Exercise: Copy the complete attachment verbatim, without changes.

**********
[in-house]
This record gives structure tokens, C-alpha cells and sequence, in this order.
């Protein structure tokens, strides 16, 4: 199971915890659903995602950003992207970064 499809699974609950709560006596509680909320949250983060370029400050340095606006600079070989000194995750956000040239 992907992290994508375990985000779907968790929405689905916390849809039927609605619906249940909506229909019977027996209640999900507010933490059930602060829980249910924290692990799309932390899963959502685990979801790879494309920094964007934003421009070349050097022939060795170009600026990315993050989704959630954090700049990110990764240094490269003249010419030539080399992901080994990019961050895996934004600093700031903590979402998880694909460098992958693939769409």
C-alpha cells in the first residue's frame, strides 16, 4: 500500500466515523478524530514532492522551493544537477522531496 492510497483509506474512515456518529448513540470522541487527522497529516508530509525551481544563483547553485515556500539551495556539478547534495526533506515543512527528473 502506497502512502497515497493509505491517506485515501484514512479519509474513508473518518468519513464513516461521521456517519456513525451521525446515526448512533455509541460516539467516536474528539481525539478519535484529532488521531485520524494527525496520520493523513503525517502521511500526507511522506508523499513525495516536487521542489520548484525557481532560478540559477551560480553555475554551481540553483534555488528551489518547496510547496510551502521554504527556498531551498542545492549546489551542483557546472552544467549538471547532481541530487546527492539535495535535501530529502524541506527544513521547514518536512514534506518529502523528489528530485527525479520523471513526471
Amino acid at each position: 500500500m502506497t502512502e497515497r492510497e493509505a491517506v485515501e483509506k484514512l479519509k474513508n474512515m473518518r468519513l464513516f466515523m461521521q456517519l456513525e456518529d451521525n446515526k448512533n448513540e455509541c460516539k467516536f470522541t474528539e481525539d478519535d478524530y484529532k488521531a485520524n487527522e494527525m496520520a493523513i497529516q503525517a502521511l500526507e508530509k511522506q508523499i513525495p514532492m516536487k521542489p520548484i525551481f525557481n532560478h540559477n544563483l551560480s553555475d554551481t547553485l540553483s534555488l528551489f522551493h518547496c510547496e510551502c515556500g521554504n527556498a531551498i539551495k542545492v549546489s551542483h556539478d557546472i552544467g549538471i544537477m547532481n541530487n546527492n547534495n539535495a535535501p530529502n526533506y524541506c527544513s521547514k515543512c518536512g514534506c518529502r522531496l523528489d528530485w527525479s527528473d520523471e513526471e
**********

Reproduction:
[in-house]
This record gives structure tokens, C-alpha cells and sequence, in this order.
């Protein structure tokens, strides 16, 4: 199971915890659903995602950003992207970064 499809699974609950709560006596509680909320949250983060370029400050340095606006600079070989000194995750956000040239 992907992290994508375990985000779907968790929405689905916390849809039927609605619906249940909506229909019977027996209640999900507010933490059930602060829980249910924290692990799309932390899963959502685990979801790879494309920094964007934003421009070349050097022939060795170009600026990315993050989704959630954090700049990110990764240094490269003249010419030539080399992901080994990019961050895996934004600093700031903590979402998880694909460098992958693939769409």
C-alpha cells in the first residue's frame, strides 16, 4: 500500500466515523478524530514532492522551493544537477522531496 492510497483509506474512515456518529448513540470522541487527522497529516508530509525551481544563483547553485515556500539551495556539478547534495526533506515543512527528473 502506497502512502497515497493509505491517506485515501484514512479519509474513508473518518468519513464513516461521521456517519456513525451521525446515526448512533455509541460516539467516536474528539481525539478519535484529532488521531485520524494527525496520520493523513503525517502521511500526507511522506508523499513525495516536487521542489520548484525557481532560478540559477551560480553555475554551481540553483534555488528551489518547496510547496510551502521554504527556498531551498542545492549546489551542483557546472552544467549538471547532481541530487546527492539535495535535501530529502524541506527544513521547514518536512514534506518529502523528489528530485527525479520523471513526471
Amino acid at each position: 500500500m502506497t502512502e497515497r492510497e493509505a491517506v485515501e483509506k484514512l479519509k474513508n474512515m473518518r468519513l464513516f466515523m461521521q456517519l456513525e456518529d451521525n446515526k448512533n448513540e455509541c460516539k467516536f470522541t474528539e481525539d478519535d478524530y484529532k488521531a485520524n487527522e494527525m496520520a493523513i497529516q503525517a502521511l500526507e508530509k511522506q508523499i513525495p514532492m516536487k521542489p520548484i525551481f525557481n532560478h540559477n544563483l551560480s553555475d554551481t547553485l540553483s534555488l528551489f522551493h518547496c510547496e510551502c515556500g521554504n527556498a531551498i539551495k542545492v549546489s551542483h556539478d557546472i552544467g549538471i544537477m547532481n541530487n546527492n547534495n539535495a535535501p530529502n526533506y524541506c527544513s521547514k515543512c518536512g514534506c518529502r522531496l523528489d528530485w527525479s527528473d520523471e513526471e